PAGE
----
A Train Trip: Take the Rail to the Trails

Posted on August 3rd, 2013 in Events, History.

Truman Depot, the start of our train trip

I recently had the pleasure of making a train trip by the Amtrak line which comes into Independence.
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Patterns and Textures – Other Times

Posted on November 4th, 2012 in Bed and Breakfast, History.

Shirley Gamble lovingly decorated the Stone-Gamble Mansion in the 80s.  Here are a few patterns and textures in the house that her decorating complemented.
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Risk Reunion Weekend, 28-29 September 2012

Posted on October 25th, 2012 in Bed and Breakfast, Events, History.

On a recent weekend, my wonderful wife Melanie presented me with a surprise that was nearly a year in the making: a Risk Reunion!

Risk Reunion: Vintage box

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Patterns and Textures – Shirley

Posted on August 17th, 2012 in Bed and Breakfast, History.

The Stone-Gamble Mansion was expertly decorated by Shirley Odneal Gamble from 1983 to 1985.  She took special care, because not only was the house a showcase for her interior decorating talents, it was also her home.  The house was featured in local newspaper articles of the times.
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The 1850s

Posted on July 31st, 2012 in History.

The Stone-Gamble Mansion has been an Independence landmark since it was built.   The exact date of construction is unknown, but the best evidence seems to indicate that it was between 1855 and 1859.  To set the stage, here is a list of significant events in local and American history from the 1850s.

1850: Millard Fillmore becomes the 13th President of the United States on 9 July, after Zachory Taylor died in office.

1850s Millard Fillmore

Millard Fillmore

1850: California is admitted as the 31st state on 9 September.

1850s U.S. flag with 31 stars

31 Stars

1852 to 1855: Commodore Matthew Perry and his fleet of ‘Black Ships’ established trade relations with Japan.

1853: Franklin Pierce becomes the 14th President of the United States on 4 March.

1850s Franklin Pierce

Franklin Pierce

1854: The Kansas-Nebraska Act was signed into law on 30 May.  The law repealed the Missouri Compromise of 1820, which used geographical location to determine whether a territory would be admitted as a free or slave state.  Under the new law, the inhabitants of a territory (beginning with Kansas) would decide by popular vote whether to allow slavery or not.  Abolitionist settlers from the East stream into Kansas, as do pro-slavery settlers from Missouri, leading to many clashes in the following years.

1855: Alexander Majors built his two-story farmhouse south of Kansas City (now 81st and State Line Road, on the Missouri side).  The farmhouse still stands, and it is now a museum.  Majors was a partner in a vast shipping firm that transported freight overland from Kansas City to all parts of the West.  In 1860, the firm created the Pony Express.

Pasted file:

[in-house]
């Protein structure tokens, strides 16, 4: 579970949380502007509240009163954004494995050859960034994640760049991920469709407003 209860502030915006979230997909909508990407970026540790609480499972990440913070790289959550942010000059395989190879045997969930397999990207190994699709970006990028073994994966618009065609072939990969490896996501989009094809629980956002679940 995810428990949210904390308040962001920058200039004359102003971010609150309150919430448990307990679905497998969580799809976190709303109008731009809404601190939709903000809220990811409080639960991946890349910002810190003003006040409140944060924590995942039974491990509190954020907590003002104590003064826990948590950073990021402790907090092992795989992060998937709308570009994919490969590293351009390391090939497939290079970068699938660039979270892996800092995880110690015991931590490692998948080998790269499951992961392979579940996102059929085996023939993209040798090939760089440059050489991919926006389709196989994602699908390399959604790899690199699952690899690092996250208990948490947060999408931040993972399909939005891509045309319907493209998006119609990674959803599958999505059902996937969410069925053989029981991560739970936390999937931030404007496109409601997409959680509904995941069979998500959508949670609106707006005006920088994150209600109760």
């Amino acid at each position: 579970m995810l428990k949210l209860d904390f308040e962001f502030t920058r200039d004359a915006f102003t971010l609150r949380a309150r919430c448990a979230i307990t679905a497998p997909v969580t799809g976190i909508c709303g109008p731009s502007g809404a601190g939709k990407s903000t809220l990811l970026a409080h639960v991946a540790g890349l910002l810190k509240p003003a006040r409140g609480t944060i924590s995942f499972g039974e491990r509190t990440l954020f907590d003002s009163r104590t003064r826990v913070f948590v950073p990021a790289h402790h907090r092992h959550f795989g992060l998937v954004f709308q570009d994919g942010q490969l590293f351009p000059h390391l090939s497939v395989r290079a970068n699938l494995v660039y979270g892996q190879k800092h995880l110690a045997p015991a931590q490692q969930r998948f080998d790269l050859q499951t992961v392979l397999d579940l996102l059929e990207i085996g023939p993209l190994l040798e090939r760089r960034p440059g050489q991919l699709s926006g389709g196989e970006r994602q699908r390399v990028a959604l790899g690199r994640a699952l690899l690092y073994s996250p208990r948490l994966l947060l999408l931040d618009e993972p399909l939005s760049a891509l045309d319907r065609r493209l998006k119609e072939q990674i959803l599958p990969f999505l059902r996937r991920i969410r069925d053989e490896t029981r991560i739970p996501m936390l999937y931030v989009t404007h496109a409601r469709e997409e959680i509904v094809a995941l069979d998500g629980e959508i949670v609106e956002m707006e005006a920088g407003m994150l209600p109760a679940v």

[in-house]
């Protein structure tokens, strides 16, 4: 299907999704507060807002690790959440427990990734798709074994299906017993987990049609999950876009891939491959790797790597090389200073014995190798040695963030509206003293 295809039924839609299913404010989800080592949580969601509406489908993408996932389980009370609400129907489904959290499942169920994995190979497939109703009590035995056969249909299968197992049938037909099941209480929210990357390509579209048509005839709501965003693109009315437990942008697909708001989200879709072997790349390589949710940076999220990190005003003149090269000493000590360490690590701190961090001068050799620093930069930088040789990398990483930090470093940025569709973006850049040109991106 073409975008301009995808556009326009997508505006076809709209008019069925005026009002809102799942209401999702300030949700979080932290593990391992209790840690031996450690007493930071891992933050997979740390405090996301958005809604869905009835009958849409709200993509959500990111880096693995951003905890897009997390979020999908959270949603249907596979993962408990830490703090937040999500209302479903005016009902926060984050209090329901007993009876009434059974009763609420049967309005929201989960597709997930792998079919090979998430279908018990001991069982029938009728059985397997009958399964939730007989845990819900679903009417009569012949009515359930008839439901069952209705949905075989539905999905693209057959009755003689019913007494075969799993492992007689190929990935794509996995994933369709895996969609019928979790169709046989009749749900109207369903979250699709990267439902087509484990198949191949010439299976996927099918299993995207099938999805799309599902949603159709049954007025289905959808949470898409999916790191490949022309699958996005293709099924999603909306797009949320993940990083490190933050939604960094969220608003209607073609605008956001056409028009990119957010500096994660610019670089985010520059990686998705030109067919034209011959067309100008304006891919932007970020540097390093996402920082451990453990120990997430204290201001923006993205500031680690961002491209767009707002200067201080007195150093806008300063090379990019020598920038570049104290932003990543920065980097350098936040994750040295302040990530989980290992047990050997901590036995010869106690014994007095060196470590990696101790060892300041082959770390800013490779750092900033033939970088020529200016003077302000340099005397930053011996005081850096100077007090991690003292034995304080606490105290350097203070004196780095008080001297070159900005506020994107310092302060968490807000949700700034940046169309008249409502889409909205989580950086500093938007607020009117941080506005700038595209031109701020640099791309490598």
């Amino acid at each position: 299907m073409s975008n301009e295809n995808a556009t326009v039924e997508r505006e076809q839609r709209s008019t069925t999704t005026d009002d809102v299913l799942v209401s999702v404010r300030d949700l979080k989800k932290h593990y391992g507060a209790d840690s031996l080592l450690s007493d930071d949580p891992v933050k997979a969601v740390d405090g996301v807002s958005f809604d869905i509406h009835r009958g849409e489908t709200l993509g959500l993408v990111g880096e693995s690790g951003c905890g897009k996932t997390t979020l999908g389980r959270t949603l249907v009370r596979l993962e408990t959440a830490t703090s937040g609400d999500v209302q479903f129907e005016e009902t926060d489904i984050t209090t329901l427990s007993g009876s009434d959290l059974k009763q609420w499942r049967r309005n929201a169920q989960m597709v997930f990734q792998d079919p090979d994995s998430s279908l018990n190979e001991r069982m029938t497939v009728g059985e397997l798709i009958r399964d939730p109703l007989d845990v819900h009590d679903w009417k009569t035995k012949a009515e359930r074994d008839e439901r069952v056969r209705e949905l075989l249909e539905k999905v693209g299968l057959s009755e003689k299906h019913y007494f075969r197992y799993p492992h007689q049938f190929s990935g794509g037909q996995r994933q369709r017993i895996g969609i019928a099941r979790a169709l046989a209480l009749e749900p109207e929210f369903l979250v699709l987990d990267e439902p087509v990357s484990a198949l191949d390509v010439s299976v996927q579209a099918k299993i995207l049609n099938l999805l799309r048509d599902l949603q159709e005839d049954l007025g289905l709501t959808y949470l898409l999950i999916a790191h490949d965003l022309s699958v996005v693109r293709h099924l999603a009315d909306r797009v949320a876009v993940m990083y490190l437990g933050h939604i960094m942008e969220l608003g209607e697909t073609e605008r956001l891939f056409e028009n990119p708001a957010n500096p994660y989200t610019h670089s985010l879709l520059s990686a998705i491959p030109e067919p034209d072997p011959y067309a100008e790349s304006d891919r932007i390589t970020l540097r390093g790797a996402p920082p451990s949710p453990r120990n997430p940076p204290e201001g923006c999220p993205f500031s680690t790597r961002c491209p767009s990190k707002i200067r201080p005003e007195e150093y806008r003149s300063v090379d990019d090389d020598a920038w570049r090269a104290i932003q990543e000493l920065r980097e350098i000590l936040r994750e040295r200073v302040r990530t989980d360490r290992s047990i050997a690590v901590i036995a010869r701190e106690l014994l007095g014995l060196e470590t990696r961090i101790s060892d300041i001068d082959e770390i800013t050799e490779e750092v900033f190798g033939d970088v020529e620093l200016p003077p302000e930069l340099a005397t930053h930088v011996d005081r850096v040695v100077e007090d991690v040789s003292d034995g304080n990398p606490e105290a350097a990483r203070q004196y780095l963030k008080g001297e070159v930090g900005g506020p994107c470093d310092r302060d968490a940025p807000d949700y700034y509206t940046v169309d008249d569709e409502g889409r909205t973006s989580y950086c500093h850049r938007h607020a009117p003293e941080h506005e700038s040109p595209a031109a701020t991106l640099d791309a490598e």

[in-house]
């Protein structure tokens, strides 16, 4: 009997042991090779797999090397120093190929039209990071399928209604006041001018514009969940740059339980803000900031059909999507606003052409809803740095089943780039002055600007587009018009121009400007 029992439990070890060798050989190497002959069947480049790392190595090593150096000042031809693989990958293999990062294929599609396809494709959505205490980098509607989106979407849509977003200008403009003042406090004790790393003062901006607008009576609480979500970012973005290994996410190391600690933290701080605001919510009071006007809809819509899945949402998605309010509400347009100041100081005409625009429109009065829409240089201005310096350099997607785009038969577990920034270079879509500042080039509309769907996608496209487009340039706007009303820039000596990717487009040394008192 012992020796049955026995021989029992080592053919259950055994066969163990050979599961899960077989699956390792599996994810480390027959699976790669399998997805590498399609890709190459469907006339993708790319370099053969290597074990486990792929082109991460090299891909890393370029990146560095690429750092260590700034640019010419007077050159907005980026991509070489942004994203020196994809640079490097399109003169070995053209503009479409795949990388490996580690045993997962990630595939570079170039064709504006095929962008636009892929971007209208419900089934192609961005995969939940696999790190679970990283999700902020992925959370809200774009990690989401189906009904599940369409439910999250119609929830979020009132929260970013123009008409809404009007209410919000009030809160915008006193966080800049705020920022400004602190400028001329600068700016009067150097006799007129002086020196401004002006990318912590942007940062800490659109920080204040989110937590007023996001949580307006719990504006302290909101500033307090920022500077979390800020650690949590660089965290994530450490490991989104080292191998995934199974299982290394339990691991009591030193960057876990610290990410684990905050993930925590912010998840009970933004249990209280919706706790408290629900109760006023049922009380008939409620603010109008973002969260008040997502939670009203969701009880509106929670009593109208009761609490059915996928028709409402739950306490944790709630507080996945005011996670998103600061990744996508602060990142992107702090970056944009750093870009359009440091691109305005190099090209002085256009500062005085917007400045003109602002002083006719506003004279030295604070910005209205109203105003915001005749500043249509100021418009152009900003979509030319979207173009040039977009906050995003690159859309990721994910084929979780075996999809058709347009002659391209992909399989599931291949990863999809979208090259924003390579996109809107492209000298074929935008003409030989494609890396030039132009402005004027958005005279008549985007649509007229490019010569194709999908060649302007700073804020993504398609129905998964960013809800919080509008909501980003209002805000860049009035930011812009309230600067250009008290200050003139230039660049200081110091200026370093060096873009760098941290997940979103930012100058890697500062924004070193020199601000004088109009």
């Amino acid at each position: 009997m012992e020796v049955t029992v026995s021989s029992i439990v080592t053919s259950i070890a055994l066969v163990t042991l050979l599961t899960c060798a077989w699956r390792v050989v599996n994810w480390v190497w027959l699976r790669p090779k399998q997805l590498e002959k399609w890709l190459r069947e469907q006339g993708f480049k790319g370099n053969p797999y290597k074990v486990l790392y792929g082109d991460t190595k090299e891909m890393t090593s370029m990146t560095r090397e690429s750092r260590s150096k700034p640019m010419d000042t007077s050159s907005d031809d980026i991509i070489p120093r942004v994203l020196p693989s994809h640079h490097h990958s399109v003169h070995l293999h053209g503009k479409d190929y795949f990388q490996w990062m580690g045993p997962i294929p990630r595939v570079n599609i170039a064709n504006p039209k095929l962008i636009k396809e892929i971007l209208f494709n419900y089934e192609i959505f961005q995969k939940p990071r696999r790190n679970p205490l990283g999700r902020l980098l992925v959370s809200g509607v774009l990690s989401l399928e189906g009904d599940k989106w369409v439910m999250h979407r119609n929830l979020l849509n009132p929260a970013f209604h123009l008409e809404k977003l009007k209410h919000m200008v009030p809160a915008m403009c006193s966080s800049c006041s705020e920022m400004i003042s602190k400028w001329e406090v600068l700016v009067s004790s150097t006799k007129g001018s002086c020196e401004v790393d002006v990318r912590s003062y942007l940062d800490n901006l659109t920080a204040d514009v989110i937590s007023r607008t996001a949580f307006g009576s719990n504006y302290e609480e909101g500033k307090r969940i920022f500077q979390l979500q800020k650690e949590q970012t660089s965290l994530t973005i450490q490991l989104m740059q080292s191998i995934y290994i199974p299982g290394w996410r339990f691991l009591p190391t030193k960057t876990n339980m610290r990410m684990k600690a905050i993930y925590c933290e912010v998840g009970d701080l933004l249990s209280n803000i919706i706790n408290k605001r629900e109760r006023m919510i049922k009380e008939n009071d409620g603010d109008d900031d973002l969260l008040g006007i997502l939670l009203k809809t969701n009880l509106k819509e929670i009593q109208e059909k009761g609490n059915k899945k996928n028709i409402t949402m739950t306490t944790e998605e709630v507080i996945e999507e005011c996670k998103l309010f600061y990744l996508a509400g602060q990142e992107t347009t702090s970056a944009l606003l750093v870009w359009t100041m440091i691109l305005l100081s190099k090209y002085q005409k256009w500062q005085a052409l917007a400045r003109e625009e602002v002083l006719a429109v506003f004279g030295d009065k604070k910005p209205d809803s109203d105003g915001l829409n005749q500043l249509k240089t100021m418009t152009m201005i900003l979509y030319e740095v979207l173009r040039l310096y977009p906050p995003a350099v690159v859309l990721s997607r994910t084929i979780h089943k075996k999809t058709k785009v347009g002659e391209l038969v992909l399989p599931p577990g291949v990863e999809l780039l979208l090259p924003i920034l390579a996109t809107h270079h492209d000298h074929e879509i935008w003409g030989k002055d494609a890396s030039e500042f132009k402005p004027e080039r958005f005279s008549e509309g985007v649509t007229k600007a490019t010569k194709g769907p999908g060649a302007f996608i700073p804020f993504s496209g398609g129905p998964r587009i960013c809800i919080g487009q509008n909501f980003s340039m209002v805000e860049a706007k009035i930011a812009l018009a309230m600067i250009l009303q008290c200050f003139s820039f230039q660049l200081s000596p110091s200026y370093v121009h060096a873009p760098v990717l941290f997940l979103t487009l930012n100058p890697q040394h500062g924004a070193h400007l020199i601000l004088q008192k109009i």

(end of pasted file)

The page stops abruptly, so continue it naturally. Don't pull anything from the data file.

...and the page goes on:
1855 to 1856: Abolitionist John Brown travels to Kansas.  Advocating violent action against slavery, he terrorizes pro-slavery settlers and fights several skirmishes in what has become known as ‘Bleeding Kansas.’

1850s John Brown, 1856

John Brown, 1856

1856: The sidewheel steamer Arabia hit a snag and sank in the Missouri River near Parkville on 5 September.  The wreck was excavated in 1988 and the cargo is on display in the River Market area of downtown Kansas City at the Steamboat Arabia Museum.

1857: James Buchanan becomes the 15th President of the United States on 4 March.

1850s James Buchanan

James Buchanan

1858: Minnesota is admitted as the 32nd state  on 11 May.

1859: Oregon is admitted as the 33rd state on 14 February.

1859: John Brown storms and occupies the Harper’s Ferry Arsenal in what is now West Virginia, from 16 to 18 October, with plans to use the weapons to arm a slave rebellion.  He was captured by U.S. Marines under the command of Army Colonel Robert E. Lee, and later convicted and hanged.

I’ll add more entries as I discover them.

Our Story

Posted on July 6th, 2012 in History.

Our own love story began in 2008 with a small silver heart.  It was found on a wintry day the first time that Perry and Melanie went geocaching.  On one side is inscribed “Passion,” and the other side, “Romance.”  Taken as a memoir of that day, it became very precious to us.  It is on display and we just love telling the story.

Silver Heart

Perry also enjoys sharing the adventure of geocaching with anyone who is interested.  Kansas City is a great location for geocaching, alone or with the family it can be a great day outdoors, fun and educational.

Innkeepers Perry and Melanie Johnson welcome you to historic Independence, Missouri.  Silver Heart Inn is located just off “The Square.”  Take in the sights; visit our downtown shopping; soak in the history from the historic trails, the Civil War, or visit the home of president Harry Truman; enjoy the local flavor of Kansas City’s barbecue; or just relax in the garden with something delicious to savor.

Perhaps you have a special occasion?  Let us have the privilege of making it unforgettable.  Requests are our specialty.